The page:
Skip to main content


Return to Transcripts main page


First Storm of Hurricane Season Nears; A Look at Al Zarqawi's Legacy

Aired June 11, 2006 - 23:00   ET


CAROL LIN, CNN ANCHOR: The first storm of the hurricane season nears. Straight ahead, team coverage of Tropical Storm Alberto bearing down on Florida's west.

UNIDENTIFIED MALE: I can't imagine that this - his death will tamper down the use of the Internet. I think it's proven to be a very valuable tool for al Qaeda.

Tracking terror on the ebb. Tonight, new warnings from al Qaeda.



LIN: Didn't make a face.


LIN: ..wear everybody to speak English. I don't see anything wrong with that.


LIN: English only, the heated debate cooking inside a popular restaurant.

This is CNN SUNDAY NIGHT, and I'm Carol Lin. Also in the line-up tonight -- forget engine failure. An airplane carrying 200 passengers lands without a nose cone. We have the pictures.

Plus, gruesome Gitmo. A former Army chaplain says conditions inside Guantanamo are worse than we know. Much worse.

And high-tech cheating. Making the grade getting a lot easier. You've been busy this weekend. So let's catch you up.

Boarding up and stocking up, bracing for bad weather. A 300-mile stretch of Florida's Gulf coast is under tropical storm watch while Alberto decides which track to take. The storm's strength and current positions lie with meteorologist Jacqui Jeras in about one minute.

Now squalls from the storm made a Tampa Bay water rescue difficult. Two men drowned after trying to save a woman who fell off a boat. The woman survived. Police say none were wearing life jackets and may have been drinking.

The debate about Guantanamo Bay fired up even more this weekend after this weekend's suicides. A U.S. State Department spokeswoman calls the men's deaths a public relations move, while calls grow louder from around the world to shut down the detention center. Now, this hour, my conversation with a former army chaplain who was there.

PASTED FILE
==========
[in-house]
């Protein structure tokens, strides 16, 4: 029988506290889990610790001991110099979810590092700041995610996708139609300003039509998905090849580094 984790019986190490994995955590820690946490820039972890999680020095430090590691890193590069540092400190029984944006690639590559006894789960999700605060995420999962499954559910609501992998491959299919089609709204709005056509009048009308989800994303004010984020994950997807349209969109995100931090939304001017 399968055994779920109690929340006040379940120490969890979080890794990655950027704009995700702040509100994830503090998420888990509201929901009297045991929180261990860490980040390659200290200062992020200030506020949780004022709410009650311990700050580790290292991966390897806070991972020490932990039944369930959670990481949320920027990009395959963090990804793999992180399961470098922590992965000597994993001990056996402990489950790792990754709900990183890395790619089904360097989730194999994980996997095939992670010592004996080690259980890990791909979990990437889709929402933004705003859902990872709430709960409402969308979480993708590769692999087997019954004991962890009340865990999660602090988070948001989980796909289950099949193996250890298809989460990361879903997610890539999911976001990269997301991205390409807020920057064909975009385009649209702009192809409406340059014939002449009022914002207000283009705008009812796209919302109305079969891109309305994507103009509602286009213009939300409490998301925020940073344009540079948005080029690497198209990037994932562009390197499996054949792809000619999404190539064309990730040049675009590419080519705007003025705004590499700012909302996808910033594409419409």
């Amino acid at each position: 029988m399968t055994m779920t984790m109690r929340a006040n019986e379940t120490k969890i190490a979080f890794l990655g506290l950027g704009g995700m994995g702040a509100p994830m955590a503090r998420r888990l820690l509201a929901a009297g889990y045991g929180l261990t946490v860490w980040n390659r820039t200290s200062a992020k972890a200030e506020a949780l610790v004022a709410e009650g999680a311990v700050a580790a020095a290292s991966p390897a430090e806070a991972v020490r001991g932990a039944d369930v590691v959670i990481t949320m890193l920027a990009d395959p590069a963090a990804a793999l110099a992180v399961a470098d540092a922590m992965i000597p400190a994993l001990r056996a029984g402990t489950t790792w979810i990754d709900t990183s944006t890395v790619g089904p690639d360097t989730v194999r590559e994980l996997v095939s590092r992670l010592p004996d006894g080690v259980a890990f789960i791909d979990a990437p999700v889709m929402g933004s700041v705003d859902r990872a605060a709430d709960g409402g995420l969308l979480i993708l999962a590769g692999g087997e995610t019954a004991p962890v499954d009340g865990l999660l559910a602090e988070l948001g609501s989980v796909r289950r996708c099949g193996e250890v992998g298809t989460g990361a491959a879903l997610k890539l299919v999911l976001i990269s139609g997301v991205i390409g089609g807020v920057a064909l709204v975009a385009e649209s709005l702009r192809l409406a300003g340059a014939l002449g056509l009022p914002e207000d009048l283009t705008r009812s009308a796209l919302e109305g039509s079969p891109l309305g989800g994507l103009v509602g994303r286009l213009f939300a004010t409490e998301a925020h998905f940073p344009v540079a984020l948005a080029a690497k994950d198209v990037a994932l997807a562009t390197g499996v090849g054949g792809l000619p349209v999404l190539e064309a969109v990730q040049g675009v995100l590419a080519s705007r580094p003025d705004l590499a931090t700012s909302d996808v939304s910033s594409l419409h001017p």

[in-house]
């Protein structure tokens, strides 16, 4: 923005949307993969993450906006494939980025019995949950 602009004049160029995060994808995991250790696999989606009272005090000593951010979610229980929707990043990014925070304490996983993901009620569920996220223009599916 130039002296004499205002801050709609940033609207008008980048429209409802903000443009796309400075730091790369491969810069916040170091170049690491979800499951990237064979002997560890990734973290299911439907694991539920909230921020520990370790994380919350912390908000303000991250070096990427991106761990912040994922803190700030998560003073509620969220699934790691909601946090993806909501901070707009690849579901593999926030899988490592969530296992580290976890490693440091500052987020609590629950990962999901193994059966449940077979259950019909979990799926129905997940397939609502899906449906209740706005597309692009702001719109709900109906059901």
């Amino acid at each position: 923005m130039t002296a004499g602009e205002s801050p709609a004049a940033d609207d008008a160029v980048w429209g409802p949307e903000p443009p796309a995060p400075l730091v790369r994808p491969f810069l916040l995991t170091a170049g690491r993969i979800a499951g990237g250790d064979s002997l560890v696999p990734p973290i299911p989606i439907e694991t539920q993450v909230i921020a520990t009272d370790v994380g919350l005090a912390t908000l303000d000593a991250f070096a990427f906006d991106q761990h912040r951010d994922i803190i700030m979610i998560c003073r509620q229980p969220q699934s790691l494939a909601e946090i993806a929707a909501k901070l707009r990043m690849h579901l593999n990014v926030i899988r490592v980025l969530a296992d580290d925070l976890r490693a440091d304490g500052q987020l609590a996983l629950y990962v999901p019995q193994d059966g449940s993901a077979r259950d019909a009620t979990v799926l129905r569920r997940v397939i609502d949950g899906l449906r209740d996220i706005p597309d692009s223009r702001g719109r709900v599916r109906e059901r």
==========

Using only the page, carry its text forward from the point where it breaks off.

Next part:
Now this hour, my conversation with the former Army chaplain, who was there.

Al Qaeda will shape the enemy and rob them of sleep. Plenty of harsh language and outright threats on a website frequented by al Qaeda. It is their first, albeit unconfirmed, response to the death of abu Musab al Zarqawi.

I'm technology correspondent Daniel Sieberg. Did you know that abu Musab al Zarqawi published a monthly webzine? The man knew the Internet and how to get authenticity and images of terror to the masses. Coming up in 10 minutes, I'll show you the cyber savvy side of al Zarqawi and those who are taking up his cause.

LIN: And here's a switch. Gasoline prices didn't jump this week. In fact, they have actually held steady for the past three weeks. Analysts credit a more balanced supply and demand. But whatever the reason, no complaints here. National average for self- serve regular is $2.93 a gallon.

Now keeping track of the World Cup is like keeping track of the United Nations. Holland beat Serbia Montenegro. Mexico beat Iran. Portugal beat Angola. And that's just today. has the full scoreboard and schedule for all you football fanatics.


UNIDENTIFIED ACTOR: A real race car?

UNIDENTIFIED ACTOR: Yes, I'm a real race car. What do you think? Look at me.


LIN: Move over, speed years. They're the stars of "cars," the latest animated offering from Disney Pixar. "Cars" won the weekend box office take with nearly $63 million in ticket sales. Now you also shelled out for "The Break-up," "X-Men," and the remake of "The Omen."